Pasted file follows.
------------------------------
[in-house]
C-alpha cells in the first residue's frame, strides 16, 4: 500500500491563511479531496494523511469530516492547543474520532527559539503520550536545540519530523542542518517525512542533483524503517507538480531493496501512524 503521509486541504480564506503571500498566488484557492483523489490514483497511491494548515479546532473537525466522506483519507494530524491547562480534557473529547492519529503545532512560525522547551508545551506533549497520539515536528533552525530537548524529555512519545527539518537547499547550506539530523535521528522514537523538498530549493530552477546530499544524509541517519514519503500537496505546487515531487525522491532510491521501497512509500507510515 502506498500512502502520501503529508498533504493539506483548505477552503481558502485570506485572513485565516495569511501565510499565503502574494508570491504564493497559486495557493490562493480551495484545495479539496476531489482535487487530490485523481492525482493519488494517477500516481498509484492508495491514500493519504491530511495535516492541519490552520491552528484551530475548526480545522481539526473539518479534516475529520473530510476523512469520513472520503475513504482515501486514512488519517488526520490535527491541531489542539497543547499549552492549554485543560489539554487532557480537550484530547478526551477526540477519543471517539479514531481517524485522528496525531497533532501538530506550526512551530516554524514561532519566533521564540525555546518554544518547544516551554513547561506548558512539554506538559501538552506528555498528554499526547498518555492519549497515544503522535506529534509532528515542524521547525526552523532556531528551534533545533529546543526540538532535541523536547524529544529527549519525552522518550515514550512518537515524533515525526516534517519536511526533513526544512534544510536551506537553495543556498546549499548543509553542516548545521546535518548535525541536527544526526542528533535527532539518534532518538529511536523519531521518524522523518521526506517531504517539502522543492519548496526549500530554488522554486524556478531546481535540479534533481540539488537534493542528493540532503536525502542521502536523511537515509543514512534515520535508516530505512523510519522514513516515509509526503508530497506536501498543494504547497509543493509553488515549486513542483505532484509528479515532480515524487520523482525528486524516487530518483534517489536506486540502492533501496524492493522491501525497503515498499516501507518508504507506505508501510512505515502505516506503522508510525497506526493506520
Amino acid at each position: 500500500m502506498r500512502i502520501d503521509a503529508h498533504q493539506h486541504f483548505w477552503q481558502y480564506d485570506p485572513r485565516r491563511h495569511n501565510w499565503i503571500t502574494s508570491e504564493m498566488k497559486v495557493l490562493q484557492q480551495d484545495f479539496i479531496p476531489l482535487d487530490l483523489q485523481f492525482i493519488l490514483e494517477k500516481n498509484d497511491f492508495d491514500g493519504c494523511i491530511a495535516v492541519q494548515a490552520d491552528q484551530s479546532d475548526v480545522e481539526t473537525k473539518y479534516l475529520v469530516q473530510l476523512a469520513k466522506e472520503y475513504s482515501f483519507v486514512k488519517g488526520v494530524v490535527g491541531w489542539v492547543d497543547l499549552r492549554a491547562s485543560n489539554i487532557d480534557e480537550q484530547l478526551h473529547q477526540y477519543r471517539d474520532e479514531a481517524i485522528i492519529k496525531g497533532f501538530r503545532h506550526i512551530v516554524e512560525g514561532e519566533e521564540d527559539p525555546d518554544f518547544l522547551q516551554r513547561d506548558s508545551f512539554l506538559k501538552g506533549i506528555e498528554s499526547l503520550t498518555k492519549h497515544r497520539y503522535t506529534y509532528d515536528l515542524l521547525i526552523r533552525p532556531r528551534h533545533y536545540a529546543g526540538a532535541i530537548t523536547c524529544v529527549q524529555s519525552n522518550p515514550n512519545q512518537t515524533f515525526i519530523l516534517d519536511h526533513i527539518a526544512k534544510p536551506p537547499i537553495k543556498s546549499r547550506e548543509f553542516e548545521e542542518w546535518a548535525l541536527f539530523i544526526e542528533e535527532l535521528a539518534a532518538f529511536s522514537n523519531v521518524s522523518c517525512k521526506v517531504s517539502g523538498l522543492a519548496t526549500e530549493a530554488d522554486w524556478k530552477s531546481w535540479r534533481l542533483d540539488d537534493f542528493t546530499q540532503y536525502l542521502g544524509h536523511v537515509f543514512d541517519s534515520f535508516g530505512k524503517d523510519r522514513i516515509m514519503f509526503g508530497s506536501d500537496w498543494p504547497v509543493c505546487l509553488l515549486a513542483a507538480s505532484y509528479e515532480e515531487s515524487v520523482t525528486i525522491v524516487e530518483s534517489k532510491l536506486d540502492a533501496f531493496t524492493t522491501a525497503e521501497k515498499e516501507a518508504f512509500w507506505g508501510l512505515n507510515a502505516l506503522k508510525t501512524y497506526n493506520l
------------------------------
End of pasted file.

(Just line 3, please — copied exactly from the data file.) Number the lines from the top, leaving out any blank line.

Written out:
Amino acid at each position: 500500500m502506498r500512502i502520501d503521509a503529508h498533504q493539506h486541504f483548505w477552503q481558502y480564506d485570506p485572513r485565516r491563511h495569511n501565510w499565503i503571500t502574494s508570491e504564493m498566488k497559486v495557493l490562493q484557492q480551495d484545495f479539496i479531496p476531489l482535487d487530490l483523489q485523481f492525482i493519488l490514483e494517477k500516481n498509484d497511491f492508495d491514500g493519504c494523511i491530511a495535516v492541519q494548515a490552520d491552528q484551530s479546532d475548526v480545522e481539526t473537525k473539518y479534516l475529520v469530516q473530510l476523512a469520513k466522506e472520503y475513504s482515501f483519507v486514512k488519517g488526520v494530524v490535527g491541531w489542539v492547543d497543547l499549552r492549554a491547562s485543560n489539554i487532557d480534557e480537550q484530547l478526551h473529547q477526540y477519543r471517539d474520532e479514531a481517524i485522528i492519529k496525531g497533532f501538530r503545532h506550526i512551530v516554524e512560525g514561532e519566533e521564540d527559539p525555546d518554544f518547544l522547551q516551554r513547561d506548558s508545551f512539554l506538559k501538552g506533549i506528555e498528554s499526547l503520550t498518555k492519549h497515544r497520539y503522535t506529534y509532528d515536528l515542524l521547525i526552523r533552525p532556531r528551534h533545533y536545540a529546543g526540538a532535541i530537548t523536547c524529544v529527549q524529555s519525552n522518550p515514550n512519545q512518537t515524533f515525526i519530523l516534517d519536511h526533513i527539518a526544512k534544510p536551506p537547499i537553495k543556498s546549499r547550506e548543509f553542516e548545521e542542518w546535518a548535525l541536527f539530523i544526526e542528533e535527532l535521528a539518534a532518538f529511536s522514537n523519531v521518524s522523518c517525512k521526506v517531504s517539502g523538498l522543492a519548496t526549500e530549493a530554488d522554486w524556478k530552477s531546481w535540479r534533481l542533483d540539488d537534493f542528493t546530499q540532503y536525502l542521502g544524509h536523511v537515509f543514512d541517519s534515520f535508516g530505512k524503517d523510519r522514513i516515509m514519503f509526503g508530497s506536501d500537496w498543494p504547497v509543493c505546487l509553488l515549486a513542483a507538480s505532484y509528479e515532480e515531487s515524487v520523482t525528486i525522491v524516487e530518483s534517489k532510491l536506486d540502492a533501496f531493496t524492493t522491501a525497503e521501497k515498499e516501507a518508504f512509500w507506505g508501510l512505515n507510515a502505516l506503522k508510525t501512524y497506526n493506520l